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Awasis Boutique makes Indigenous culture accessible to all

Representation the driving force behind USask alumna’s business

Growing up, Christine Marie (BEd’10) never saw Indigenous people on billboards.

“I remember walking through Midtown Mall and seeing different billboards and thinking ‘I don't ever see Indigenous people on these. Why? We are all here?’” she said. “Especially in Canada, we should be able to see ourselves (represented) out and about."

Today, she’s determined to change that for the next generation of Indigenous youth with her company, Awasis Boutique. The clothing line focuses on pieces for babies, children and adults and features handcrafted designs that celebrate Indigenous identity and culture.

“To be able to create this space is saying representation matters and you can be out and about and see your (culture) and that’s the norm,” she said.

Christine Marie is a graduate of USask’s SUNTEP program. She was one of the first in her family to pursue post-secondary education and says it was her time at USask that really opened her eyes to her Indigenous roots and the importance of representation.

“It was the first time that I truly learned about my culture. I felt proud to be Indigenous and it gave me that safe space,” she recalls. “It was an empowering feeling.”

The idea and inspiration for Awasis Boutique bloomed while Christine Marie took some time away from teaching to be a stay-at-home mom. She never dreamt of opening her own business, but she felt the need to fill a gap in the baby clothing market.

“There was not a lot of Indigenous pieces for little ones. I would go to the fabric store looking for Indigenous prints and there wouldn’t have anything ... I thought ‘there’s got to be a way to change that.’”

She got to work creating her own Indigenous baby clothing line in 2018 and hasn’t looked back. Her online store features beautifully crafted bibs, onesies, blankets, toddler clothing and more. It has since expanded to include adult clothing as well.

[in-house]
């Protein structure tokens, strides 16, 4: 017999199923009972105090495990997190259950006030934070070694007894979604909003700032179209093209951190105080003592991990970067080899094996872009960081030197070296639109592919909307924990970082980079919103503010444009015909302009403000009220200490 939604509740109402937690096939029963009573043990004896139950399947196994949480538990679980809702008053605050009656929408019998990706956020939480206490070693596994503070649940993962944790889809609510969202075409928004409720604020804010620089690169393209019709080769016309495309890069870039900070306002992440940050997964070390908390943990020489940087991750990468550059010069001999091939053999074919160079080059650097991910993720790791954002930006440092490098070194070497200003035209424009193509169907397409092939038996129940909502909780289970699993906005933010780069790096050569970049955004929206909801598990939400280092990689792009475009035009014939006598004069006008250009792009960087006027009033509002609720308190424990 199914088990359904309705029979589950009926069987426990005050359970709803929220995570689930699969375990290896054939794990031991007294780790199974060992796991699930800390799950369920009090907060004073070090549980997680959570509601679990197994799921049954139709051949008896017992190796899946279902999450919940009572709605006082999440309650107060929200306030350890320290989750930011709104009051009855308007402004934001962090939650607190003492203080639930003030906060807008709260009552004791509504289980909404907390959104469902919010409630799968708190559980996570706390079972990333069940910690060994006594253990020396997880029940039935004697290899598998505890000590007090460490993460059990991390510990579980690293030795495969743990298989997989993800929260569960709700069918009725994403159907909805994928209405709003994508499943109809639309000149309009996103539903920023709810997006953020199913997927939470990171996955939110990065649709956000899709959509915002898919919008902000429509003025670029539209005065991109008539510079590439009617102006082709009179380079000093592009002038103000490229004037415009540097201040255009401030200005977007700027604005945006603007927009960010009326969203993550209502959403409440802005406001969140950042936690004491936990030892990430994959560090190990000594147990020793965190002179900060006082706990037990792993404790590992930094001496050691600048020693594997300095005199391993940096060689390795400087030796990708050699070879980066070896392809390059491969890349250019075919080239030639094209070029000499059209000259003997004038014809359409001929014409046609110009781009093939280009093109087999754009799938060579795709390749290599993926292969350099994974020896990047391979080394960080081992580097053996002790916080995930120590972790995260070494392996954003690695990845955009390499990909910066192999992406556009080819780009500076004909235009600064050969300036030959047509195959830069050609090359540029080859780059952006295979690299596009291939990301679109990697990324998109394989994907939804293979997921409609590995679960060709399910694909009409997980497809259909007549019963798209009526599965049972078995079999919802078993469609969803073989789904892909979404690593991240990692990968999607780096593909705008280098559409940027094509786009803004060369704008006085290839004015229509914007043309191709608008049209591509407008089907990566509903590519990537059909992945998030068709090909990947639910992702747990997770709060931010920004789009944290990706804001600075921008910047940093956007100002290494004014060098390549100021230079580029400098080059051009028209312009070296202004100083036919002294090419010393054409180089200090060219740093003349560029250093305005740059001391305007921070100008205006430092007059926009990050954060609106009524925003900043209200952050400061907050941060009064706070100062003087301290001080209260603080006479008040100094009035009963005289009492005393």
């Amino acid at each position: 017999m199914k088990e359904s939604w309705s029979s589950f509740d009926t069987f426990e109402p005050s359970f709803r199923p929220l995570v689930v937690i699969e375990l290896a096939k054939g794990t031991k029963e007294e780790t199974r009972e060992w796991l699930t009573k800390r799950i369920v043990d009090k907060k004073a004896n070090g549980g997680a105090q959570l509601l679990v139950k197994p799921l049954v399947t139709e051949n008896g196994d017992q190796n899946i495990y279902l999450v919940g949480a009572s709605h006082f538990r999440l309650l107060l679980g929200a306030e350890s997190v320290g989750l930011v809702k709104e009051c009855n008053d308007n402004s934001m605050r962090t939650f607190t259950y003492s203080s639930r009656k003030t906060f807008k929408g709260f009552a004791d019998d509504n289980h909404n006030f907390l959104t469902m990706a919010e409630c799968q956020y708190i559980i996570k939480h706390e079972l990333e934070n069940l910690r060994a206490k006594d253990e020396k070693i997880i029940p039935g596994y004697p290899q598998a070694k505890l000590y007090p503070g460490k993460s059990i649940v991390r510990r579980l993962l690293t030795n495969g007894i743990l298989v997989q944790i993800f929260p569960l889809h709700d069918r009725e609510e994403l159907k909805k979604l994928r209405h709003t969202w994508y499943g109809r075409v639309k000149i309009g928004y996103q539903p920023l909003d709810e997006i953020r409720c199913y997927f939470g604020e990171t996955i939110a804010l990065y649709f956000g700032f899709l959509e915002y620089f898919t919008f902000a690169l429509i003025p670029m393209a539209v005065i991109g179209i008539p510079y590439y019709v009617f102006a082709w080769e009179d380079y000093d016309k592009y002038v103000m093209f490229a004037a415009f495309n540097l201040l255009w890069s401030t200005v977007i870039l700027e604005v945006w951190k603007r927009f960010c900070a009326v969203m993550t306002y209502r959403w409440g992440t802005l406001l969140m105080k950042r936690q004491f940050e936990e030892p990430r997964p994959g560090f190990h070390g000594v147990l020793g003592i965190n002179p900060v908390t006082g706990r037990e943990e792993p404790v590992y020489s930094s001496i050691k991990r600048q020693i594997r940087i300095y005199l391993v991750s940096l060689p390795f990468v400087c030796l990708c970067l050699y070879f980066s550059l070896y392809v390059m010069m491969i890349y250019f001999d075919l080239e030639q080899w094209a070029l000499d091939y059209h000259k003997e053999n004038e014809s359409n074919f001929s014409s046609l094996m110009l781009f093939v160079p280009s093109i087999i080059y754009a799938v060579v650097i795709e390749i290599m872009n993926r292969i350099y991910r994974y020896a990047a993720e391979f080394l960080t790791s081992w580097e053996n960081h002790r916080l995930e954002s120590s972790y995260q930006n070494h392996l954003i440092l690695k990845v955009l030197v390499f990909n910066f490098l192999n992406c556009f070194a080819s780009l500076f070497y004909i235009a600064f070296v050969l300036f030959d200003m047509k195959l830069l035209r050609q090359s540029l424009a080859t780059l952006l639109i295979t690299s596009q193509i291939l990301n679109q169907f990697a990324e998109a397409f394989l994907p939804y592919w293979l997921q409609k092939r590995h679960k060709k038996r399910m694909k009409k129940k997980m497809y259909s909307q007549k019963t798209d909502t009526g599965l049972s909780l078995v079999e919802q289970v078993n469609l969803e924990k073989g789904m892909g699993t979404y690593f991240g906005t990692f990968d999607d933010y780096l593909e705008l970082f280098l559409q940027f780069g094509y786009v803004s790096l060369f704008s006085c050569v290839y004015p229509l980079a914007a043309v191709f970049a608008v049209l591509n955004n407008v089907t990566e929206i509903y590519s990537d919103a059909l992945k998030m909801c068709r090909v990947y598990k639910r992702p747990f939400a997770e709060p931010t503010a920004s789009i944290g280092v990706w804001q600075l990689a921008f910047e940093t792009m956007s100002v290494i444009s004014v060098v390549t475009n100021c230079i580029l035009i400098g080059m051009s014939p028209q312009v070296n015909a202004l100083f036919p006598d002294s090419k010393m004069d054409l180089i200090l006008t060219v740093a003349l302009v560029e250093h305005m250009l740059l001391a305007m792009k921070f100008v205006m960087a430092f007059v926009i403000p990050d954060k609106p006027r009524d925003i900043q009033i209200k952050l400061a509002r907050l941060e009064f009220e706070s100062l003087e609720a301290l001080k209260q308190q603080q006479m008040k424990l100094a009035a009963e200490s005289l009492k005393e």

Along with overseeing the design, manufacturing and sales of her products, Christine Marie has taught herself social media and marketing along the way. She has also partnered with local retailers to promote and sell her pieces.

“I’ve always been a go-getter type of person. I’m going to learn and try,” she said.

Most recently, Christine Marie put a call out to her social media followers to wear orange on May 31st in remembrance of the 215 children found in an unmarked burial site at the former Kamloops Residential School in British Columbia—a painful reminder of the historic injustices perpetrated against Indigenous peoples across Canada.

She sold 600 orders of her orange shirt, “Every Child Matters,” in just 45 minutes. Christine Marie promptly donated $9,375 of the proceeds to Indian Residential School Survivors Society.

“I need to give back and support these families who are grieving and hurting,” she said, noting she is happy people from all diversities and backgrounds have been purchasing and wearing her orange shirt designs.

Christine Marie plans to expand her reach and audience through her e-commerce store and further partnerships with local businesses. Being a positive role model in her community is a constant driver for her to continue to pursue her dreams.

“If I inspire others, if other little ones look up and say, ‘she looks like me!’ then that’s great and that’s my hope.”

 

Do you want to learn more about Christine Marie? Make sure to tune into our social media channels June 21, National Indigenous Peoples’ Day. Christine will be taking over the USask Alumni Instagram account and give us an inside look at her daily life as a mom and entrepreneur.

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